The future of State-Owned Enterprises (SOEs)

6 August 2016 12:01 am - 0     - {{hitsCtrl.values.hits}}

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Speech delivered by Economic Reforms Minister Malik Samarawickrama at the Sri Lanka Economic Summit held on August 2 and 3

State-owned enterprises are a part of public wealth and are supposed to be for the benefit of the people of the country. Therefore, it is necessary to set up a framework to have State-owned enterprises (SOEs) managed and operated as efficient commercial enterprises, based on prudent commercial principles, ensuring adequate returns equal to or more than the comparable commercial enterprises in the private sector. With this objective in mind, the government will introduce a new Public Enterprise Act within a short period of time.  


The large losses incurred by State-owned enterprises over several decades have been a major drag on the development prospects of the country. Reducing these losses would make a significant contribution towards freeing up resources required to achieve the development objectives of the government.  


It is true some of the SOEs make profits but I believe they are still not run efficiently and do not show the true potential as outlined by Dato Sri Idris Jala. These undermine fiscal consolidation and the balance sheet of State Banks.   


The first channel through which the general population is affected is through the fact that part of the losses incurred by SOEs impact directly on the government budget. This means that the government has to find tax revenues to finance these losses. Or else, the government has to borrow the money domestically and from abroad. These debts also have to be re-paid by the people through future taxes. One way or another the people have to bear the cost of financing these losses. Clearly, the revenue for this has to come out of the pockets of all the citizens of Sri Lanka.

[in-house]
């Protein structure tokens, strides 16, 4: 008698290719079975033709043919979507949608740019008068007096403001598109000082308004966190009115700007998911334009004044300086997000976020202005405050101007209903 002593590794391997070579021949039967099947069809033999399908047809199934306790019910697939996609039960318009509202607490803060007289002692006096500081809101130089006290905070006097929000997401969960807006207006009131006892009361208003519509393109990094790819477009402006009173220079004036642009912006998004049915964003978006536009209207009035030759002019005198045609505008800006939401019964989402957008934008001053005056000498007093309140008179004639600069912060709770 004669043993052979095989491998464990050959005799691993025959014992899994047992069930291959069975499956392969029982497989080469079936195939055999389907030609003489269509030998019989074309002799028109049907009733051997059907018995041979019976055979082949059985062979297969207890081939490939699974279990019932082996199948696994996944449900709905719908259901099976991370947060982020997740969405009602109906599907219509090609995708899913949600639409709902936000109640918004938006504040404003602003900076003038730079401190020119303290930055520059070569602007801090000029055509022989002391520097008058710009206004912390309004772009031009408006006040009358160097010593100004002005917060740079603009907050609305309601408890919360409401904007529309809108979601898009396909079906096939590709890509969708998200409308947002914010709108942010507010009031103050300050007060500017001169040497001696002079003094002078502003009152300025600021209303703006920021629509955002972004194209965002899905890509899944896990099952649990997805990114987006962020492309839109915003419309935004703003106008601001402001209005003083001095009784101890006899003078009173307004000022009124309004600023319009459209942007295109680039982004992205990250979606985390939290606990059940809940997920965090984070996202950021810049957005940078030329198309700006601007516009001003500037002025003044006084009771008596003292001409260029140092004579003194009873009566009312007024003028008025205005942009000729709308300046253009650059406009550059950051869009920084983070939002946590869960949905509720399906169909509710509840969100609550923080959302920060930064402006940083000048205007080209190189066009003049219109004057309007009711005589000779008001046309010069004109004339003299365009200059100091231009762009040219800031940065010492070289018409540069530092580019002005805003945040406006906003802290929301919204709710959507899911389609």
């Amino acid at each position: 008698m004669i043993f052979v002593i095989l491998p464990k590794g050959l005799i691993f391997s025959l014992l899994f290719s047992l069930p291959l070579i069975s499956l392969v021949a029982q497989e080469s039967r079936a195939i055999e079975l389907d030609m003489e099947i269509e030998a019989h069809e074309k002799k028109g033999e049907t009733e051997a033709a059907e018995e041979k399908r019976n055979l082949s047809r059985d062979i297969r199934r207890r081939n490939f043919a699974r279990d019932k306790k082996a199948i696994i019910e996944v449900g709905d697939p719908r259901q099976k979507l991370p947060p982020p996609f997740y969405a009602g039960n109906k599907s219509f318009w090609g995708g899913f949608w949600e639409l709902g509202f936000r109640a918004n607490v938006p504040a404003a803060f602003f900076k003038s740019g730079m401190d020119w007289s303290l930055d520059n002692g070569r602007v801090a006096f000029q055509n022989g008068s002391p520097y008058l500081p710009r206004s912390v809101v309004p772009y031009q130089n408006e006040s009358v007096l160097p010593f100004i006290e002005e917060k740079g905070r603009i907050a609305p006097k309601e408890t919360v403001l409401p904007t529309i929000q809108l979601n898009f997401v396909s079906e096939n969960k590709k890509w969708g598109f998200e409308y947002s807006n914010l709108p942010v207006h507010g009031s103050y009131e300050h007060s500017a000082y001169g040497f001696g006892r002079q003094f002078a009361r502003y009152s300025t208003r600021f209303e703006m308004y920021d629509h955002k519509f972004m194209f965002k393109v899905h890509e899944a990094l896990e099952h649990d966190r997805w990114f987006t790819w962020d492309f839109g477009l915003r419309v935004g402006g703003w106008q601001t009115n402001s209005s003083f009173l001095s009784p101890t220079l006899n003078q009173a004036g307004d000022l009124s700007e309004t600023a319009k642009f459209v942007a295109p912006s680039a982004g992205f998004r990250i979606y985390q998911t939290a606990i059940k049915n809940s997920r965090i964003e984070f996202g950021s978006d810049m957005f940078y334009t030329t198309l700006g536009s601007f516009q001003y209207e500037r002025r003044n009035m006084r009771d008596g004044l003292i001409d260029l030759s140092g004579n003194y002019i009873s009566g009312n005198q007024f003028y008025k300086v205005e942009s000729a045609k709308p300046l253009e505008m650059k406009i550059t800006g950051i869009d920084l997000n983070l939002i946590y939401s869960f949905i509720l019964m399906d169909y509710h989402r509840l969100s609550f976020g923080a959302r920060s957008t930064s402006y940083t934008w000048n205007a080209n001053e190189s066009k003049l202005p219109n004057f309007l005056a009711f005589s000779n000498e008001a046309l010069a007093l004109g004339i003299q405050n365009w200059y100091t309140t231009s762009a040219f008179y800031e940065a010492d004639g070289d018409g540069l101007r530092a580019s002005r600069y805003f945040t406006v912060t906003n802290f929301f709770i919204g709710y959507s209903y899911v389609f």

The second channel through which SOE losses constrain development involves state banks financing these institutions and carrying their accumulated losses on their balance sheets for long periods. This leads to an increase in the interest rate spreads in the two State Banks.The private banks enjoy a ‘free ride’ by following the money market trends set by the two state banks, which are the two main players in the banking sector.This results in higher lending rates for all customers. While this has an adverse impact on the whole business sector, it has a more significant impact on SMEs, which have lower negotiating capacity. I must reiterate that it is the people who ultimately have to bear costs of loss making SOEs through higher taxes and/or interest rates.   


There are a number of recommendations, which have been made to improve the performance of these enterprises. Management practices need to be inculcated that demand accountability and transparency of decision making processes while strengthening the boards and management of SOEs. In parallel, operational independence should be increased to respond to market signals thereby reducing the need for:   

  •  Government assistance at a time when fiscal space is constrained.
  •  Protective barriers, which limit competition thereby increasing prices and lowering quality for the consumer.   
  • The performance of SOEs, particularly the monopolies, should be benchmarked against international standards.   

 

  • Efficiency can also be enhanced through competition via private participation and performance and management contracting (as in China).   

As you are aware, the government is also examining the relevance of Singapore’s TEMASEK Model for us in Sri Lanka. These arrangements will enhance competition and enable private operators to improve the efficiency of service delivery. Other reforms include cost reflective pricing.